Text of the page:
The Finance Minister today declined to say the government has “horse-traded” with crossbench senators for their support for the full tax cuts package and said Scott Morrison has a long-term commitment to boosting domestic gas supply and bringing energy prices down.

“We’ve been prepared to engage in good faith with those senators about public policy issues that are important to them and they will be decided on their own merits and will be announced when we’re in a position to do so,” Senator Cormann told ABC radio.

“The government has a longstanding policy commitment to bring energy prices down. We have a longstanding policy commitment to boost the domestic supply of gas, in particular in the east coast electricity market.

“We’ve sat down in recent weeks with Centre Alliance, we’ve sat down with Senator Lambie. We’ve talked through these policy issues, we’ve talked through the measures the government has already announced, we’ve talked through the measures the government is developing at present.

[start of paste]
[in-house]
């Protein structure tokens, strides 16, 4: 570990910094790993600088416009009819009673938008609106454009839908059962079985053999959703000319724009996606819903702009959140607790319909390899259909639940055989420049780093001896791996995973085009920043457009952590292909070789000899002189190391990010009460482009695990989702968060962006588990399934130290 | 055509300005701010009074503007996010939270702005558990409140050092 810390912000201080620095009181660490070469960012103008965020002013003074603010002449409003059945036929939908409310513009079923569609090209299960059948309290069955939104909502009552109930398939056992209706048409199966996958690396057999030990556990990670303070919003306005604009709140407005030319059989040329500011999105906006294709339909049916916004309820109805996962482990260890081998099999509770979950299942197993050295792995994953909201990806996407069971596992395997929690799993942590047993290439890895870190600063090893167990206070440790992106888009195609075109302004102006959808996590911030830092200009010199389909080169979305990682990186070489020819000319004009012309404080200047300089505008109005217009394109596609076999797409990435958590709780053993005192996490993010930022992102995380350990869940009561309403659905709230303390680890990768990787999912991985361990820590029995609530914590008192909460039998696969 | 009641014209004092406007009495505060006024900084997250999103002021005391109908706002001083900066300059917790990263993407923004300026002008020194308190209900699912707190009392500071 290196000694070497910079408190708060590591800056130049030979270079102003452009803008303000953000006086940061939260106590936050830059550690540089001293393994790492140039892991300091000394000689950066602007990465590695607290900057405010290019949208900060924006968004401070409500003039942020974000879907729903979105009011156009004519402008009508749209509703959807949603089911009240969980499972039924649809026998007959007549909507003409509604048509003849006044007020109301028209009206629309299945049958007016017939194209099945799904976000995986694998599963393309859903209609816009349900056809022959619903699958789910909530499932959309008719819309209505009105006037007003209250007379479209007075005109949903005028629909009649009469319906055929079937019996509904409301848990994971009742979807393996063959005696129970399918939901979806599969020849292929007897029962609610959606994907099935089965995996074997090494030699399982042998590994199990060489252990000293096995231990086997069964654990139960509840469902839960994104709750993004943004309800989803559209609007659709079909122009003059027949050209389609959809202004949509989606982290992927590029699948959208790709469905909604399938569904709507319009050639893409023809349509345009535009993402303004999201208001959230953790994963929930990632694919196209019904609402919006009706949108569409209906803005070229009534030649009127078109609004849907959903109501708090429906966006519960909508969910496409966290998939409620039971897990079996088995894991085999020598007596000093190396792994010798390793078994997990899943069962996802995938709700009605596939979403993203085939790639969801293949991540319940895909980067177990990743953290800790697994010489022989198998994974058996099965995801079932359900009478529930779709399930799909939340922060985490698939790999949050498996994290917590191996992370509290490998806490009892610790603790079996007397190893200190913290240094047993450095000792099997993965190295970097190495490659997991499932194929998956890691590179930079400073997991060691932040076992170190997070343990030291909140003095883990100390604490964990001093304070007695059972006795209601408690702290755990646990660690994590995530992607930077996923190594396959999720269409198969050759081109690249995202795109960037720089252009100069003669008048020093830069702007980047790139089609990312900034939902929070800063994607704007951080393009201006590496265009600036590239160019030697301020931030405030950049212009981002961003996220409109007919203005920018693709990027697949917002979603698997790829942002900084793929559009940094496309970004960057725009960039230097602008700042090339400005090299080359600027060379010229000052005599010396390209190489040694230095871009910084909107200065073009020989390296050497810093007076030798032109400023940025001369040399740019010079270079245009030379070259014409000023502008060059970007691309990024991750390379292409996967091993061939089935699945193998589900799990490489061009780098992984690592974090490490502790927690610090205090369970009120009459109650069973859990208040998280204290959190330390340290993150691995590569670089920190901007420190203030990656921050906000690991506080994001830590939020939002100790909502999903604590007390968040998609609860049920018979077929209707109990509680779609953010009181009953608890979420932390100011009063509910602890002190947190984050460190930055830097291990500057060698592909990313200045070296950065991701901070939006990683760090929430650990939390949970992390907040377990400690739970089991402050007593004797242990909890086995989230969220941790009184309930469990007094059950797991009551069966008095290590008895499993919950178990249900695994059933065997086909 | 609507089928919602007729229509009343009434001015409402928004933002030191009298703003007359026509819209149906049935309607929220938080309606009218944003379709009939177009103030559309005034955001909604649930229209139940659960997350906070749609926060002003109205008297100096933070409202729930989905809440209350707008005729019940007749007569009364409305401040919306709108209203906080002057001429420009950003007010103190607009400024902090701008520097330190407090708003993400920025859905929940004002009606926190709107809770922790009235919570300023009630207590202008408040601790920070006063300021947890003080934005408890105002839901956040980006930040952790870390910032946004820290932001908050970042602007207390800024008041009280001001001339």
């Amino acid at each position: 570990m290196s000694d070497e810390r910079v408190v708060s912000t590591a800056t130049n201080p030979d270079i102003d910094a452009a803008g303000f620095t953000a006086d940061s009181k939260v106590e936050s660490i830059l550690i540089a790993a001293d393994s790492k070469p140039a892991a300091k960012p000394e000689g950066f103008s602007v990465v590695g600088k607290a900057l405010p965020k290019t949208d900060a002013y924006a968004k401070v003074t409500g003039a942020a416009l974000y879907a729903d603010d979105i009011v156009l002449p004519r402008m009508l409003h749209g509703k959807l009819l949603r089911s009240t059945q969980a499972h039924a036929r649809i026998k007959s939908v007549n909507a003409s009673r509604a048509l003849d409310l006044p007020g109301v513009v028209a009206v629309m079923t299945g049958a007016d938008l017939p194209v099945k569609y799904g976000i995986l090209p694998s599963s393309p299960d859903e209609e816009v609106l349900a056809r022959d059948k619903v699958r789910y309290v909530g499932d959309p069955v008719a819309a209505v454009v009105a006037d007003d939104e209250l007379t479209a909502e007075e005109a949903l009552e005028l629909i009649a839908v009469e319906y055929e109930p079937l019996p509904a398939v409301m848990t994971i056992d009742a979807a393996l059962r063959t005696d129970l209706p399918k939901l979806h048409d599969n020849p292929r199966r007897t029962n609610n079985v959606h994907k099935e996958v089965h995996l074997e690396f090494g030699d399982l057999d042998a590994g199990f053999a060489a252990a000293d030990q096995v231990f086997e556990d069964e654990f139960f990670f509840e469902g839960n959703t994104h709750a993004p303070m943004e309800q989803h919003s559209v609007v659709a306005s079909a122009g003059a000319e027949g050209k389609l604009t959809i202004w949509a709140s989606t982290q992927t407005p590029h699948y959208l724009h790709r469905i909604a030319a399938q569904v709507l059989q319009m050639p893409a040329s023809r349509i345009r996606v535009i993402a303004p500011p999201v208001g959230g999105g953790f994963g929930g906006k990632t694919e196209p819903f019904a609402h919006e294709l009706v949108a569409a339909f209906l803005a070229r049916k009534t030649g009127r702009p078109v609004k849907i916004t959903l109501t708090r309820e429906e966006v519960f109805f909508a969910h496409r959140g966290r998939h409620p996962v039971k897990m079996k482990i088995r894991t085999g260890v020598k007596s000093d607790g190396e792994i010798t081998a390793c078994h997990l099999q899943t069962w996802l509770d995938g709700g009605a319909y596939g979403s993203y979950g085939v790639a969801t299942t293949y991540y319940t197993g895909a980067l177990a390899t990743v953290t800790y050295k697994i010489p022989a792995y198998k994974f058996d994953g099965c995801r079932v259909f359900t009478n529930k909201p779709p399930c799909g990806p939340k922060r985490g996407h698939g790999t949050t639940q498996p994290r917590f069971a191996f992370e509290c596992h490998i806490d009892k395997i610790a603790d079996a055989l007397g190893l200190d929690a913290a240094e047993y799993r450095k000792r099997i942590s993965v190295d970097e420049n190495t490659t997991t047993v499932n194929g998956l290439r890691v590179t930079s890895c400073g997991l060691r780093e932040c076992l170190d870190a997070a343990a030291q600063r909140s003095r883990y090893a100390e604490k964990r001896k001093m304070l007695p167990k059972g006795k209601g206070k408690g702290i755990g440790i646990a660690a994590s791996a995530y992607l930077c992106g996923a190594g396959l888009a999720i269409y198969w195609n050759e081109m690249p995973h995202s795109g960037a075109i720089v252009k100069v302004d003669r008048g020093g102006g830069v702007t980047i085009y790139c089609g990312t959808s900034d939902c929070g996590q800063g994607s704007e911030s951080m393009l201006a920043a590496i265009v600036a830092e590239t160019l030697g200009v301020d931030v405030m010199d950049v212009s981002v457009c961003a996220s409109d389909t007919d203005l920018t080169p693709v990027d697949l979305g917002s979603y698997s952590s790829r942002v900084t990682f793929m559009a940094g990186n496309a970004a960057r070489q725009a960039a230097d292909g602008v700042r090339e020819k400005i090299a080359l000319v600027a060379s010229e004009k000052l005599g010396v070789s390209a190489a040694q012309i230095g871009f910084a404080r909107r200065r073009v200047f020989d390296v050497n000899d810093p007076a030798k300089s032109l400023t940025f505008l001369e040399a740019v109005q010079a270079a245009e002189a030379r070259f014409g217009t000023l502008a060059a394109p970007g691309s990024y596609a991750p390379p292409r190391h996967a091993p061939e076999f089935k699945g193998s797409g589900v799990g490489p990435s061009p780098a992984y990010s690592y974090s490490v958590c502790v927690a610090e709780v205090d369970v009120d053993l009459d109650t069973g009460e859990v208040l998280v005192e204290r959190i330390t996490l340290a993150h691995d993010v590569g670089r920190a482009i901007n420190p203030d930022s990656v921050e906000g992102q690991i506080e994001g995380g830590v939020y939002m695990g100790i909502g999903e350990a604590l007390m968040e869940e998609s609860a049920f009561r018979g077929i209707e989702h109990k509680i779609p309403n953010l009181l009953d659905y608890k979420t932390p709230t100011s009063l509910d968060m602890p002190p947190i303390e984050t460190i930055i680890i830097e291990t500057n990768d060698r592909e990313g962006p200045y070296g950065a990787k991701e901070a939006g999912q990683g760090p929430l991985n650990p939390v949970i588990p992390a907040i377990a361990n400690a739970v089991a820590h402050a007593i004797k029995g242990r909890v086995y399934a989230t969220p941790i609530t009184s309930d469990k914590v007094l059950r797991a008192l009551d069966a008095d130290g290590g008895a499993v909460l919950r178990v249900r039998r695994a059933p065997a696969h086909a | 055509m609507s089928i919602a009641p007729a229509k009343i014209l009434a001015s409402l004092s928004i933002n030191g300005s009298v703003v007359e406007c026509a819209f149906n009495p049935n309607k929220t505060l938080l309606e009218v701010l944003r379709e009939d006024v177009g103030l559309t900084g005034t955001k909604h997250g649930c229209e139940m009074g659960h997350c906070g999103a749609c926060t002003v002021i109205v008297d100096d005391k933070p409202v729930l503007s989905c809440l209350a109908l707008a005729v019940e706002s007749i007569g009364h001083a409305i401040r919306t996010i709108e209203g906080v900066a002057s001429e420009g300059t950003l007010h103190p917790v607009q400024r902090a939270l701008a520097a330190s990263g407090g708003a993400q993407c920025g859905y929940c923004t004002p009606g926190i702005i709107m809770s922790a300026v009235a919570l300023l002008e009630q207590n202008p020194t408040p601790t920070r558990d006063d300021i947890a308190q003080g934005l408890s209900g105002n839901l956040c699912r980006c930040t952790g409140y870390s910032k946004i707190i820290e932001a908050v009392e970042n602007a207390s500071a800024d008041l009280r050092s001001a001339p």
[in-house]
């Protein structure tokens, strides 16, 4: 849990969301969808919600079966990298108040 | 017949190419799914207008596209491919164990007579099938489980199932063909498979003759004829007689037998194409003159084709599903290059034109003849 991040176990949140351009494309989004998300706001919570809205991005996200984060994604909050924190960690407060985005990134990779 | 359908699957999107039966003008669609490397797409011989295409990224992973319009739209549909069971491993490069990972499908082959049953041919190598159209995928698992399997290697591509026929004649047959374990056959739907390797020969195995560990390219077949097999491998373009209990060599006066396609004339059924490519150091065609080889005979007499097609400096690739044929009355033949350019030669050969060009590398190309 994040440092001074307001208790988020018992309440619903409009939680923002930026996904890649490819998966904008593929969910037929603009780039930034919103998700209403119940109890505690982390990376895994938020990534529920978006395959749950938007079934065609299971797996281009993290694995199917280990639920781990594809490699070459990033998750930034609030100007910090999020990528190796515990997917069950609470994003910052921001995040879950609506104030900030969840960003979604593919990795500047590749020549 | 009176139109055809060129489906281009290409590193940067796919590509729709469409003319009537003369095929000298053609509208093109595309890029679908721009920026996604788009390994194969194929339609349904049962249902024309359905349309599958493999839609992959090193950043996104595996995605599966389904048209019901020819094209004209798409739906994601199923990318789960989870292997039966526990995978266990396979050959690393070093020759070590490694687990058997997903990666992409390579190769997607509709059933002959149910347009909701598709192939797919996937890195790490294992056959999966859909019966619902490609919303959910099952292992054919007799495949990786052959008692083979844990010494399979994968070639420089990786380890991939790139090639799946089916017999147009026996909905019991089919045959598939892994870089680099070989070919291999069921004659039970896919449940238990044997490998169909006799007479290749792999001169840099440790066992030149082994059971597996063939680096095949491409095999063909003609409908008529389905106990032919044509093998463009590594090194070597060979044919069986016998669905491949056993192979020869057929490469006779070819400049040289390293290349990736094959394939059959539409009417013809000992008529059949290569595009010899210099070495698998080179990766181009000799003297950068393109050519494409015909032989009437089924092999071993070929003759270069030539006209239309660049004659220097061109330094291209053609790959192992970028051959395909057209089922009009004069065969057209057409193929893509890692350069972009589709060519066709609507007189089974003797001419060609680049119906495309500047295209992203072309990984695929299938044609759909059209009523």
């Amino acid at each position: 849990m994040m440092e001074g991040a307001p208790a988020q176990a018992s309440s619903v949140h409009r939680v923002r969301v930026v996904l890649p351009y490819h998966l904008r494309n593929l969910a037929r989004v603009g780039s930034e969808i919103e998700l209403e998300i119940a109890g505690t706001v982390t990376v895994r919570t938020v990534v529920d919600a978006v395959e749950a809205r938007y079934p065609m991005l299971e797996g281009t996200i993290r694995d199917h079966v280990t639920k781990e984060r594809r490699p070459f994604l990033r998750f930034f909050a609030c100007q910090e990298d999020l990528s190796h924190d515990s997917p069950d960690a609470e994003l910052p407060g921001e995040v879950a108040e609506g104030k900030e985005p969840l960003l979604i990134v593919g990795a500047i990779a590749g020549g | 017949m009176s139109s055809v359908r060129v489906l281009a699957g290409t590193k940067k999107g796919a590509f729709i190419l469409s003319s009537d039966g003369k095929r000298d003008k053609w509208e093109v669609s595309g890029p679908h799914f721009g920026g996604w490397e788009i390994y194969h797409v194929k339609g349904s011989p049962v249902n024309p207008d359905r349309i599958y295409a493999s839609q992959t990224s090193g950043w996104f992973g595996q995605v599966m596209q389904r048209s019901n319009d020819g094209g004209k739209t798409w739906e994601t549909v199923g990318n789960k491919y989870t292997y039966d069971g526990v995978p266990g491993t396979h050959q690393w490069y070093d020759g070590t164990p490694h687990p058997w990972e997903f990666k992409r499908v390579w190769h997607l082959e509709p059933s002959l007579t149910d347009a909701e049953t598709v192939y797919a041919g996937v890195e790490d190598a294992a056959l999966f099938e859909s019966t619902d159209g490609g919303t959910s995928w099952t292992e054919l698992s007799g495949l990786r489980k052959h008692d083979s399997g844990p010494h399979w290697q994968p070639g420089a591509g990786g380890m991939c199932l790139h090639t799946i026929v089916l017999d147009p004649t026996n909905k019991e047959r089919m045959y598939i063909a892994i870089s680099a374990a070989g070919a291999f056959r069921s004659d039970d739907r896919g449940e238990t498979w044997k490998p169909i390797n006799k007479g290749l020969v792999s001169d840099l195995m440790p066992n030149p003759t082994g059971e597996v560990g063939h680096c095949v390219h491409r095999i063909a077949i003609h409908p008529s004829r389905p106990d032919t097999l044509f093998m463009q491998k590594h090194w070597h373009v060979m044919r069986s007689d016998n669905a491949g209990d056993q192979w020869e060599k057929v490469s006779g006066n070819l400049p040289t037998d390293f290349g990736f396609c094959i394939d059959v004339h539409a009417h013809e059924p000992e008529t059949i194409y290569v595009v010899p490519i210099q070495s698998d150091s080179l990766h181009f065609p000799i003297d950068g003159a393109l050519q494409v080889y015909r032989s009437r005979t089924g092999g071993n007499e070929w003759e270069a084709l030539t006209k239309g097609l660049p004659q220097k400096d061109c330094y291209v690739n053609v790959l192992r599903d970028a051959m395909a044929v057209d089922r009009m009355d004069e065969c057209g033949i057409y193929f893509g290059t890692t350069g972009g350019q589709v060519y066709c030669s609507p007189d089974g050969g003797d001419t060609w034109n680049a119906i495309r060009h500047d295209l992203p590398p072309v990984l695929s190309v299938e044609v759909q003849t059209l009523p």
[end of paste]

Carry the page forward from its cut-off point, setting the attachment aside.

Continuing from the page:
“That is just normal parliamentary process engaging in good faith with elected members of parliament.”


 Posted by John J. Ray (M.A.; Ph.D.).    For a daily critique of Leftist activities,  see DISSECTING LEFTISM.  To keep up with attacks on free speech see Tongue Tied. Also, don't forget your daily roundup  of pro-environment but anti-Greenie  news and commentary at GREENIE WATCH .  Email me  here

1 comment:

Paul said...

Hospitals with a large aboriginal clientele tend to end up being de facto hostels, as we well know in the North.